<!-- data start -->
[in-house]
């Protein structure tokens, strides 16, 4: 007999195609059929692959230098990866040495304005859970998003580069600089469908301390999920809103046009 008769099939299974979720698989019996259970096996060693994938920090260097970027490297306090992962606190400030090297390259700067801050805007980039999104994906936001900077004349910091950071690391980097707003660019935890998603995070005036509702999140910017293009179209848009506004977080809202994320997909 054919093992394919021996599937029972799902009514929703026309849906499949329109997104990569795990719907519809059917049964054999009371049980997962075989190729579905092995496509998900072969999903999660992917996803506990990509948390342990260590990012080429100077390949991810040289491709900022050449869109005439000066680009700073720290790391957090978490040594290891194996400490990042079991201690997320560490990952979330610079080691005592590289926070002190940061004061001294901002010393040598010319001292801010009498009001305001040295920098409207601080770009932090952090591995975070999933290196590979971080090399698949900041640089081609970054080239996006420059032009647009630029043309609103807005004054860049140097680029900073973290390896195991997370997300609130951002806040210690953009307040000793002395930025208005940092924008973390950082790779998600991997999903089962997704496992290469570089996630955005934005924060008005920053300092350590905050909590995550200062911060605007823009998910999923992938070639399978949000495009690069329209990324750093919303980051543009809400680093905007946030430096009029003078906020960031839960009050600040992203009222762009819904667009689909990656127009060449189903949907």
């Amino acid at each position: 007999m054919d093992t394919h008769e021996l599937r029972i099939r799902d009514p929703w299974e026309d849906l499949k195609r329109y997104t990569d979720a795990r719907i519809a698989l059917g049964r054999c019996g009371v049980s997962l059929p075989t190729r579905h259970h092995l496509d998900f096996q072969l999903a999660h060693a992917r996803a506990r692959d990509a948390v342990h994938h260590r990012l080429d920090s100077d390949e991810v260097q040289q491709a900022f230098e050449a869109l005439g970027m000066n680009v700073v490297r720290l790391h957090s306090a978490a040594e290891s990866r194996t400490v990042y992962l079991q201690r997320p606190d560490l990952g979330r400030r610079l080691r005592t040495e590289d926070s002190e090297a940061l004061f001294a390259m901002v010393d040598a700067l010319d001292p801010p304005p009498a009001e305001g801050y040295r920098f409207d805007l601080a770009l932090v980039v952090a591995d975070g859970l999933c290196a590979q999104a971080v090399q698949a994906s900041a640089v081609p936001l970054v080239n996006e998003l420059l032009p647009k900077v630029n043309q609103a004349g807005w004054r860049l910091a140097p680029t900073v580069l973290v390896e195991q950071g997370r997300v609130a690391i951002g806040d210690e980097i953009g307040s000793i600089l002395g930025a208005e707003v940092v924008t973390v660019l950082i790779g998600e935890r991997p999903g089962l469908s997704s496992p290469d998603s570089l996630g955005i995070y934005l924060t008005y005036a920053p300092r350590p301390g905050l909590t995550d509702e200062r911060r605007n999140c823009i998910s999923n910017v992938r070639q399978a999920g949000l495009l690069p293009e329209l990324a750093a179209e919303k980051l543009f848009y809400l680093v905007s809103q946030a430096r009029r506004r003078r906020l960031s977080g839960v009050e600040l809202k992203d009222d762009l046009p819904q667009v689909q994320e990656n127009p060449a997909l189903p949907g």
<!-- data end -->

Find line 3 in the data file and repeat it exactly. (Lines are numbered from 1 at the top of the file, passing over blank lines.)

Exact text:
């Amino acid at each position: 007999m054919d093992t394919h008769e021996l599937r029972i099939r799902d009514p929703w299974e026309d849906l499949k195609r329109y997104t990569d979720a795990r719907i519809a698989l059917g049964r054999c019996g009371v049980s997962l059929p075989t190729r579905h259970h092995l496509d998900f096996q072969l999903a999660h060693a992917r996803a506990r692959d990509a948390v342990h994938h260590r990012l080429d920090s100077d390949e991810v260097q040289q491709a900022f230098e050449a869109l005439g970027m000066n680009v700073v490297r720290l790391h957090s306090a978490a040594e290891s990866r194996t400490v990042y992962l079991q201690r997320p606190d560490l990952g979330r400030r610079l080691r005592t040495e590289d926070s002190e090297a940061l004061f001294a390259m901002v010393d040598a700067l010319d001292p801010p304005p009498a009001e305001g801050y040295r920098f409207d805007l601080a770009l932090v980039v952090a591995d975070g859970l999933c290196a590979q999104a971080v090399q698949a994906s900041a640089v081609p936001l970054v080239n996006e998003l420059l032009p647009k900077v630029n043309q609103a004349g807005w004054r860049l910091a140097p680029t900073v580069l973290v390896e195991q950071g997370r997300v609130a690391i951002g806040d210690e980097i953009g307040s000793i600089l002395g930025a208005e707003v940092v924008t973390v660019l950082i790779g998600e935890r991997p999903g089962l469908s997704s496992p290469d998603s570089l996630g955005i995070y934005l924060t008005y005036a920053p300092r350590p301390g905050l909590t995550d509702e200062r911060r605007n999140c823009i998910s999923n910017v992938r070639q399978a999920g949000l495009l690069p293009e329209l990324a750093a179209e919303k980051l543009f848009y809400l680093v905007s809103q946030a430096r009029r506004r003078r906020l960031s977080g839960v009050e600040l809202k992203d009222d762009l046009p819904q667009v689909q994320e990656n127009p060449a997909l189903p949907g």